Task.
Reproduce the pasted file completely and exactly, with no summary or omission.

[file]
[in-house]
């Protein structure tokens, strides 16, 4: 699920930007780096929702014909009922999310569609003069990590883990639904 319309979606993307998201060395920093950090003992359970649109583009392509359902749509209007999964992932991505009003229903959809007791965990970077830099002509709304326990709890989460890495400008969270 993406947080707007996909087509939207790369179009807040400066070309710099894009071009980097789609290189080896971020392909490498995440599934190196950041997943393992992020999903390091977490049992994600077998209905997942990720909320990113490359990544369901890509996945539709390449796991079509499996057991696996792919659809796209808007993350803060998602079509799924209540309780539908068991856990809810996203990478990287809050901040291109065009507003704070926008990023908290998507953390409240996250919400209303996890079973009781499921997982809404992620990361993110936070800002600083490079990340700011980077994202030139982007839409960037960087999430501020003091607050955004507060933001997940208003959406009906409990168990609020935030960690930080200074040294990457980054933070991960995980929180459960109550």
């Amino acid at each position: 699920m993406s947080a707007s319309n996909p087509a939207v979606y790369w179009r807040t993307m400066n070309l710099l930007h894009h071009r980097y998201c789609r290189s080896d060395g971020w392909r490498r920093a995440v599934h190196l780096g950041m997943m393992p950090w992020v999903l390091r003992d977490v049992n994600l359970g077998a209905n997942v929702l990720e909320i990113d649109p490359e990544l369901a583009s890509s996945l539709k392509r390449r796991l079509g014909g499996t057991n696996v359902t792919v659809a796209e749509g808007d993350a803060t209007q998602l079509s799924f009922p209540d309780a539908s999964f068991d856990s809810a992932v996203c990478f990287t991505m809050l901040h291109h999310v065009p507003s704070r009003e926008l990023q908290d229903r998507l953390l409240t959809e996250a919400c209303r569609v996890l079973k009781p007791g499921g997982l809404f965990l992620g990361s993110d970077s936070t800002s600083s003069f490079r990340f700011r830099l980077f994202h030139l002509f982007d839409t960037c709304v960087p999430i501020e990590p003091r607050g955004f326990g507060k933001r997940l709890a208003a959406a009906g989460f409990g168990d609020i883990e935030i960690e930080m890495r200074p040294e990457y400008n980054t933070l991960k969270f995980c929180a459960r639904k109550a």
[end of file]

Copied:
[in-house]
């Protein structure tokens, strides 16, 4: 699920930007780096929702014909009922999310569609003069990590883990639904 319309979606993307998201060395920093950090003992359970649109583009392509359902749509209007999964992932991505009003229903959809007791965990970077830099002509709304326990709890989460890495400008969270 993406947080707007996909087509939207790369179009807040400066070309710099894009071009980097789609290189080896971020392909490498995440599934190196950041997943393992992020999903390091977490049992994600077998209905997942990720909320990113490359990544369901890509996945539709390449796991079509499996057991696996792919659809796209808007993350803060998602079509799924209540309780539908068991856990809810996203990478990287809050901040291109065009507003704070926008990023908290998507953390409240996250919400209303996890079973009781499921997982809404992620990361993110936070800002600083490079990340700011980077994202030139982007839409960037960087999430501020003091607050955004507060933001997940208003959406009906409990168990609020935030960690930080200074040294990457980054933070991960995980929180459960109550």
């Amino acid at each position: 699920m993406s947080a707007s319309n996909p087509a939207v979606y790369w179009r807040t993307m400066n070309l710099l930007h894009h071009r980097y998201c789609r290189s080896d060395g971020w392909r490498r920093a995440v599934h190196l780096g950041m997943m393992p950090w992020v999903l390091r003992d977490v049992n994600l359970g077998a209905n997942v929702l990720e909320i990113d649109p490359e990544l369901a583009s890509s996945l539709k392509r390449r796991l079509g014909g499996t057991n696996v359902t792919v659809a796209e749509g808007d993350a803060t209007q998602l079509s799924f009922p209540d309780a539908s999964f068991d856990s809810a992932v996203c990478f990287t991505m809050l901040h291109h999310v065009p507003s704070r009003e926008l990023q908290d229903r998507l953390l409240t959809e996250a919400c209303r569609v996890l079973k009781p007791g499921g997982l809404f965990l992620g990361s993110d970077s936070t800002s600083s003069f490079r990340f700011r830099l980077f994202h030139l002509f982007d839409t960037c709304v960087p999430i501020e990590p003091r607050g955004f326990g507060k933001r997940l709890a208003a959406a009906g989460f409990g168990d609020i883990e935030i960690e930080m890495r200074p040294e990457y400008n980054t933070l991960k969270f995980c929180a459960r639904k109550a």